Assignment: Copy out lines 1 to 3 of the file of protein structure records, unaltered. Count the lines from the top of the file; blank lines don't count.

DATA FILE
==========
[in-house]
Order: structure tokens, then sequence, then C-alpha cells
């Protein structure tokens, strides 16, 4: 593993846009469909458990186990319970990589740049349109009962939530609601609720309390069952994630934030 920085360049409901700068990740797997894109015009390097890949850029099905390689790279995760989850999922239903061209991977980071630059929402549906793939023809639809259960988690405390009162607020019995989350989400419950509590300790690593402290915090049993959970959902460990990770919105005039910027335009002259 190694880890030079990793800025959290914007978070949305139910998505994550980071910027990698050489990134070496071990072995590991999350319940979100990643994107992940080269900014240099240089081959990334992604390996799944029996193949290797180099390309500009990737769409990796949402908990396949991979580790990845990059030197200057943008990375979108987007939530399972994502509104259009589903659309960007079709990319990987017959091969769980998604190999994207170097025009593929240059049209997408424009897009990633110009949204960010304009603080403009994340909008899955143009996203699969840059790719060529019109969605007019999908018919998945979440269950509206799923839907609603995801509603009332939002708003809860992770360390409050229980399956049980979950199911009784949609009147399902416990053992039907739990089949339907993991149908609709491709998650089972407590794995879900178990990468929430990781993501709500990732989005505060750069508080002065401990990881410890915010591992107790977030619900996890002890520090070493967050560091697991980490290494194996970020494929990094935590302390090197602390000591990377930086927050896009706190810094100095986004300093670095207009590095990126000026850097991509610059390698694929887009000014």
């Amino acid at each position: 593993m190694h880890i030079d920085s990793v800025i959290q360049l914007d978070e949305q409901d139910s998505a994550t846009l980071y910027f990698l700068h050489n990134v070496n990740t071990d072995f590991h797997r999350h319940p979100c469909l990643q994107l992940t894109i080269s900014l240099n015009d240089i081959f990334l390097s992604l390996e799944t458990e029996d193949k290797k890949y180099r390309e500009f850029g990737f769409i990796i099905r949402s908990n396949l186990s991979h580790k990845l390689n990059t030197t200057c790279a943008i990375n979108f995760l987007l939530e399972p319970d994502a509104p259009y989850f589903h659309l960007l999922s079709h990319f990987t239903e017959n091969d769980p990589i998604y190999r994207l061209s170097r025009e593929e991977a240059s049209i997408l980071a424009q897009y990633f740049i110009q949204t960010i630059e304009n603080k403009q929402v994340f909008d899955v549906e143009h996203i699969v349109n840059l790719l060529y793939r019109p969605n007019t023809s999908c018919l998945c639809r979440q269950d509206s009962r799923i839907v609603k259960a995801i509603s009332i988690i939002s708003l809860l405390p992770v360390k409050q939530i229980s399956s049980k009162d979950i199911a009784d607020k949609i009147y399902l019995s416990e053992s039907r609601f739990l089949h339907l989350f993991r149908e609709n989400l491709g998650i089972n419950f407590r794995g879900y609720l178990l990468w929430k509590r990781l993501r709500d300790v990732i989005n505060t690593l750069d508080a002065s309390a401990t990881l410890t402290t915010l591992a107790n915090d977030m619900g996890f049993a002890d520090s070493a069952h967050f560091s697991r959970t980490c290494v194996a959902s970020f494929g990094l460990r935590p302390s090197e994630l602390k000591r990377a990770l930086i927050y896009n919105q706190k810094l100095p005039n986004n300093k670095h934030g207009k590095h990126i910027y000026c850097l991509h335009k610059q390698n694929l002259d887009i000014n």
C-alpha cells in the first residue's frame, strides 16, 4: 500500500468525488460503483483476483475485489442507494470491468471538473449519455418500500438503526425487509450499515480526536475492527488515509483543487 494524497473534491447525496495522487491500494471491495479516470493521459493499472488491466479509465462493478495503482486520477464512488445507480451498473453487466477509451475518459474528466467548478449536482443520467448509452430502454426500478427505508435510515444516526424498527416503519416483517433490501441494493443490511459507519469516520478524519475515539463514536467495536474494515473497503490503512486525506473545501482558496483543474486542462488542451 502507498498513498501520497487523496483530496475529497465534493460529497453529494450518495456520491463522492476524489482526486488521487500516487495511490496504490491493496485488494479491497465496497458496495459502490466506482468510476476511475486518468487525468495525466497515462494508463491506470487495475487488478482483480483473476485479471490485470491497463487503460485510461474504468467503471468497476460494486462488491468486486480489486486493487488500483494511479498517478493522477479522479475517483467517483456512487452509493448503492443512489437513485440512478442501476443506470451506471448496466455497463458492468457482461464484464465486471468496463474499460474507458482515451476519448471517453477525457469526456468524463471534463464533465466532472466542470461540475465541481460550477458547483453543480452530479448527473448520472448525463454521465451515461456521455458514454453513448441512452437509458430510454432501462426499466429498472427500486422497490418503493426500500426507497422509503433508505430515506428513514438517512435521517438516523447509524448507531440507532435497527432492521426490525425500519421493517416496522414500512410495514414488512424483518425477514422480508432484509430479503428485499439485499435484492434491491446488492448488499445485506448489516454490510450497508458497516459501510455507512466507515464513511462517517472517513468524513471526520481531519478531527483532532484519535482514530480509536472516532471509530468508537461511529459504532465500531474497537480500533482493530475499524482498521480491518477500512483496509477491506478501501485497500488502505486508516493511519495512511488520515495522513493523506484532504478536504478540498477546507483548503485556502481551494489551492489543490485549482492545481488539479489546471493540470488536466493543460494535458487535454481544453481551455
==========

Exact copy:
[in-house]
Order: structure tokens, then sequence, then C-alpha cells
């Protein structure tokens, strides 16, 4: 593993846009469909458990186990319970990589740049349109009962939530609601609720309390069952994630934030 920085360049409901700068990740797997894109015009390097890949850029099905390689790279995760989850999922239903061209991977980071630059929402549906793939023809639809259960988690405390009162607020019995989350989400419950509590300790690593402290915090049993959970959902460990990770919105005039910027335009002259 190694880890030079990793800025959290914007978070949305139910998505994550980071910027990698050489990134070496071990072995590991999350319940979100990643994107992940080269900014240099240089081959990334992604390996799944029996193949290797180099390309500009990737769409990796949402908990396949991979580790990845990059030197200057943008990375979108987007939530399972994502509104259009589903659309960007079709990319990987017959091969769980998604190999994207170097025009593929240059049209997408424009897009990633110009949204960010304009603080403009994340909008899955143009996203699969840059790719060529019109969605007019999908018919998945979440269950509206799923839907609603995801509603009332939002708003809860992770360390409050229980399956049980979950199911009784949609009147399902416990053992039907739990089949339907993991149908609709491709998650089972407590794995879900178990990468929430990781993501709500990732989005505060750069508080002065401990990881410890915010591992107790977030619900996890002890520090070493967050560091697991980490290494194996970020494929990094935590302390090197602390000591990377930086927050896009706190810094100095986004300093670095207009590095990126000026850097991509610059390698694929887009000014």